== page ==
HOUSTON—The oncoming trends of an expanding electric vehicle fleet, emergence of renewable fuels and political moves toward elimination of internal combustion engine-powered cars could easily prompt a rather existential question from the oil and gas industry: Will we ever stop using fossil fuels?

Short answer: no.

The answer to that question, which is the title of a 2016 Journal of Economic Perspectives paper by Thomas Covert and Michael Greenstone of the University of Chicago, and Christopher R. Knittel of the Massachusetts Institute of Technology (MIT), derives from both the reliable supply of fossil fuels as well as an unreliable pace of demand.

“Every year we seem to have 50 years’ worth of oil and 50 years’ worth of natural gas available to us,” Knittel said on a panel at the recent “A Sector in transition: transportation in the 21st century,” co-sponsored by MIT and Rice University’s Baker Institute for Public Policy. “And we have 100 years of coal. So there’s no evidence that we’re going to run out of oil or natural gas or certainly coal any time soon.”

But we might run out of demand, he said.

Andrew Slaughter, Deloitte That could be accelerated by a rapid adoption of electric vehicles and subsequent decline of internal combustion engines in transportation, which is being examined by several countries. A number of factors will determine how and how quickly things change, as listed by Andrew Slaughter, executive director of the Deloitte Center for Energy Solutions:

  • Maturing powertrain technologies: advances in battery and fuel-cell electric vehicles offer higher energy efficiency, lower emissions, greater energy diversity and new vehicle designs;
  • Lightweight materials: Stronger and lighter materials reduce vehicle weight without compromising passenger safety and reduce strain on the power system, but the challenge will be to convince consumers that a lighter vehicle is just as safe as a heavier one;
  • Advances in connectivity: this includes satellite navigation, tracking vehicles on the road and vehicle-to-vehicle connectivity, but it comes with concerns about cyberthreats;
  • Shifts in mobility preferences: will people stop buying cars and completely move to the Uber model of pay-as-you-go?; and
  • Emergence of autonomous vehicles: in this scenario, people will spend their car time working or sleeping instead of driving, and will be able to send their vehicles on errands, like picking up a child from school.

How soon can we expect these trends to be upon us?

“We don’t know,” said Slaughter. “The truth is, we see these trends accelerating. Can they accelerate fast enough to totally disrupt the industry in 10 to 15 years?”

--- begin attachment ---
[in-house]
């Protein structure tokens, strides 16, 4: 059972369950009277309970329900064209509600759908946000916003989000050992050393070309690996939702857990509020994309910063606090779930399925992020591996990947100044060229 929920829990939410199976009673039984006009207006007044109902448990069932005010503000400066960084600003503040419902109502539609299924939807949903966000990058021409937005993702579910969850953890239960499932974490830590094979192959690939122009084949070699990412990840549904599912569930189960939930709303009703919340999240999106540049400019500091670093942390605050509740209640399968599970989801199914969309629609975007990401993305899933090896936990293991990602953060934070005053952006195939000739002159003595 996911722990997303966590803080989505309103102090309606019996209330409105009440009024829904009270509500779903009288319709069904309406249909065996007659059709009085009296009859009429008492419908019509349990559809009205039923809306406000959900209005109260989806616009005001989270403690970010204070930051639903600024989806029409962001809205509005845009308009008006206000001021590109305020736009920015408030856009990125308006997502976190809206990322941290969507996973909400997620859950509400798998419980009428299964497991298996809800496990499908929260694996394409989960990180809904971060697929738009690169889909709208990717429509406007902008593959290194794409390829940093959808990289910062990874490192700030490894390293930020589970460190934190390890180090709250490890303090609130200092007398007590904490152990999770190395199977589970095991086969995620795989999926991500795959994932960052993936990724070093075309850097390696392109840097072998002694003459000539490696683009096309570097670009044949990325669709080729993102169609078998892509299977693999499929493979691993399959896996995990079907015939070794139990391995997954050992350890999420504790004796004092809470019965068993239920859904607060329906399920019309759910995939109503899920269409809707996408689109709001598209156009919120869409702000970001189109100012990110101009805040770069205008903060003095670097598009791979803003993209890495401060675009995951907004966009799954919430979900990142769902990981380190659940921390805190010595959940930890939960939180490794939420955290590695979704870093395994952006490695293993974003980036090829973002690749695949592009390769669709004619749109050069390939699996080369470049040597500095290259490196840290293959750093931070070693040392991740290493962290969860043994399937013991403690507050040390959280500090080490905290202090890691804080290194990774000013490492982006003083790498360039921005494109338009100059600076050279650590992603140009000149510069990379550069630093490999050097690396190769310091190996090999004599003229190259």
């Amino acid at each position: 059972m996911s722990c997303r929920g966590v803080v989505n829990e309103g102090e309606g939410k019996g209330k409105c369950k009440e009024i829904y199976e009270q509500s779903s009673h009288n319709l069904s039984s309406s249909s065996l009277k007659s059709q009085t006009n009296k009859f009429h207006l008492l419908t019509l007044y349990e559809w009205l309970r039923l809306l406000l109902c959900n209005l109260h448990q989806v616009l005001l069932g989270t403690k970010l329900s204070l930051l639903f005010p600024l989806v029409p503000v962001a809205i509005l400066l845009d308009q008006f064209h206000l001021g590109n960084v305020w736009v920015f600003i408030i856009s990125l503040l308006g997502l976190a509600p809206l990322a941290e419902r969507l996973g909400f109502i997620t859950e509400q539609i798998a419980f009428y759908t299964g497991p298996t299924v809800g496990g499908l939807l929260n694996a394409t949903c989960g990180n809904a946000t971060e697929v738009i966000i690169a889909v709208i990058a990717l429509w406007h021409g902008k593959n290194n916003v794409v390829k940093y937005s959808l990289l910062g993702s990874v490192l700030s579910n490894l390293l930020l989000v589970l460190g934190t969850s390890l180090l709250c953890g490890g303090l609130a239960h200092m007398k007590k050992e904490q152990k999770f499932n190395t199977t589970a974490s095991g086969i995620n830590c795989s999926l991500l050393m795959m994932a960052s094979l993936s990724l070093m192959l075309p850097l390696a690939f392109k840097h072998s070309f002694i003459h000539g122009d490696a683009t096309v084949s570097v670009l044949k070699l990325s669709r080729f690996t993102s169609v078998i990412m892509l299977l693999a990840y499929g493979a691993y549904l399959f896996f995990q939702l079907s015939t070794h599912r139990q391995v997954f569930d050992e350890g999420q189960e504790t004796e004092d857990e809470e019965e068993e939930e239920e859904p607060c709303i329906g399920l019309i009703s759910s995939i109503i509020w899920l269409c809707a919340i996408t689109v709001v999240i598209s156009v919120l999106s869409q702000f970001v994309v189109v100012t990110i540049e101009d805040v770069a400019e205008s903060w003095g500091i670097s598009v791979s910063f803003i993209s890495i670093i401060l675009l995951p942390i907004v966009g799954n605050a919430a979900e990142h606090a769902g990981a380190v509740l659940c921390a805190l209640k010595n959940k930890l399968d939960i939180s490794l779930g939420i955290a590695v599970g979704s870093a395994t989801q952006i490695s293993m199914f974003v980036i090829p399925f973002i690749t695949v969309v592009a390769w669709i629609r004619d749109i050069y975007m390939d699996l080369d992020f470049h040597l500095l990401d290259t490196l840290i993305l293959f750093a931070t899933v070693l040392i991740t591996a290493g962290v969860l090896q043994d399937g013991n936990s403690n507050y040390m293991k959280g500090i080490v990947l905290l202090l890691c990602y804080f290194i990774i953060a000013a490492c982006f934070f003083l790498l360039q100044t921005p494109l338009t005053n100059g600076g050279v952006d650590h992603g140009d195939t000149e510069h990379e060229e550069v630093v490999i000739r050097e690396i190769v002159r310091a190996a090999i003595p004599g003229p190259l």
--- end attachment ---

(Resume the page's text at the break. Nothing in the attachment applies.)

As unrealistic as that may sound, in fact, it’s already happened in the transportation space. The U.S. made a rapid shift from the horse-and-buggy economy in the 1890s to the motorized economy of the 1910s. It is difficult to tell if that kind of transformation could happen with electric vehicles, Slaughter said

Christopher Knittel, MIT The answer will likely come in the form that it usually does: economics. When electric cars make more economic sense than gasoline-powered, people will be inclined to switch. That hasn’t happened yet.

Knittel made a straight-up comparison of an internal combustion engine vehicle with an electric vehicle.

“If oil is $55 [per barrel], you need batteries to cost $72 a kilowatt hour for these two cars to cost the same,” he said. Tesla founder Elon Musk claims that he is able to build and sell car batteries at what is estimated at $150 per kilowatt hour, but Knittel said his sources in the industry think it’s closer to $200.

“So at $200 a kilowatt hour, you need oil to be about $200 a barrel for those two cars to cost the same,” he said. “We are not there.”

Knittel did not discount the possibility of major strides in battery technology in the next few years, but absent that, he thinks hybrids are a better bet because the combination of an internal combustion engine with an electric motor will help alleviate the “range anxiety” inherent with driving a car only able to travel 250 miles on a charge.

The price differential is significant. An electric vehicle battery could cost as much as $15,000, whereas a hybrid’s battery would only set you back $2,000. And while an electric vehicle’s maintenance cost is much lower than that of a gasoline-powered car, that advantage is offset by the high cost of disposing of the battery at the end of the car’s life.

“The beauty of electric vehicles is the instant torque,” said Knittel. “They are fun to drive and certainly exciting. Whether they can compete with the internal combustion engine for the everyday buyer is a different story.”

Joseph Markman can be reached at jmarkman@hartenergy.com and @JHMarkman.